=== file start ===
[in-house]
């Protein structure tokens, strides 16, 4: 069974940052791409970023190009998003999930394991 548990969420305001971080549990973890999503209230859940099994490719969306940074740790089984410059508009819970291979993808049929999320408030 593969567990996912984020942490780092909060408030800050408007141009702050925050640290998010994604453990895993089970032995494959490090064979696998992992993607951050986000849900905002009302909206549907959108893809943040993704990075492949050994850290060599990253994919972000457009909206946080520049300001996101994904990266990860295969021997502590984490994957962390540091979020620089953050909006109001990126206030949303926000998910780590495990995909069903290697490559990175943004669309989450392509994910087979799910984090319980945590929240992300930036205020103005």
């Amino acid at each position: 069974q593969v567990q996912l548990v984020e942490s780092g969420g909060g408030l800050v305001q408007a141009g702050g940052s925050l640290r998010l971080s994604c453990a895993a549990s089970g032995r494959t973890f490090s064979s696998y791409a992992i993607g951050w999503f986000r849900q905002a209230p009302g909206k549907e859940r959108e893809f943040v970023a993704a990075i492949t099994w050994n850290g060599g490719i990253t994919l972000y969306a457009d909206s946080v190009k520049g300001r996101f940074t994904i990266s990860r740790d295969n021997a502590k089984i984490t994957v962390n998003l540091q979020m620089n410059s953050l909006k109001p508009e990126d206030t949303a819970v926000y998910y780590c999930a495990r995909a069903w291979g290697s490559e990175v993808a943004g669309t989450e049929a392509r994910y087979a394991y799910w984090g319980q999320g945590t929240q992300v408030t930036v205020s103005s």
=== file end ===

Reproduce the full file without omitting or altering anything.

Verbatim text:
[in-house]
């Protein structure tokens, strides 16, 4: 069974940052791409970023190009998003999930394991 548990969420305001971080549990973890999503209230859940099994490719969306940074740790089984410059508009819970291979993808049929999320408030 593969567990996912984020942490780092909060408030800050408007141009702050925050640290998010994604453990895993089970032995494959490090064979696998992992993607951050986000849900905002009302909206549907959108893809943040993704990075492949050994850290060599990253994919972000457009909206946080520049300001996101994904990266990860295969021997502590984490994957962390540091979020620089953050909006109001990126206030949303926000998910780590495990995909069903290697490559990175943004669309989450392509994910087979799910984090319980945590929240992300930036205020103005």
């Amino acid at each position: 069974q593969v567990q996912l548990v984020e942490s780092g969420g909060g408030l800050v305001q408007a141009g702050g940052s925050l640290r998010l971080s994604c453990a895993a549990s089970g032995r494959t973890f490090s064979s696998y791409a992992i993607g951050w999503f986000r849900q905002a209230p009302g909206k549907e859940r959108e893809f943040v970023a993704a990075i492949t099994w050994n850290g060599g490719i990253t994919l972000y969306a457009d909206s946080v190009k520049g300001r996101f940074t994904i990266s990860r740790d295969n021997a502590k089984i984490t994957v962390n998003l540091q979020m620089n410059s953050l909006k109001p508009e990126d206030t949303a819970v926000y998910y780590c999930a495990r995909a069903w291979g290697s490559e990175v993808a943004g669309t989450e049929a392509r994910y087979a394991y799910w984090g319980q999320g945590t929240q992300v408030t930036v205020s103005s």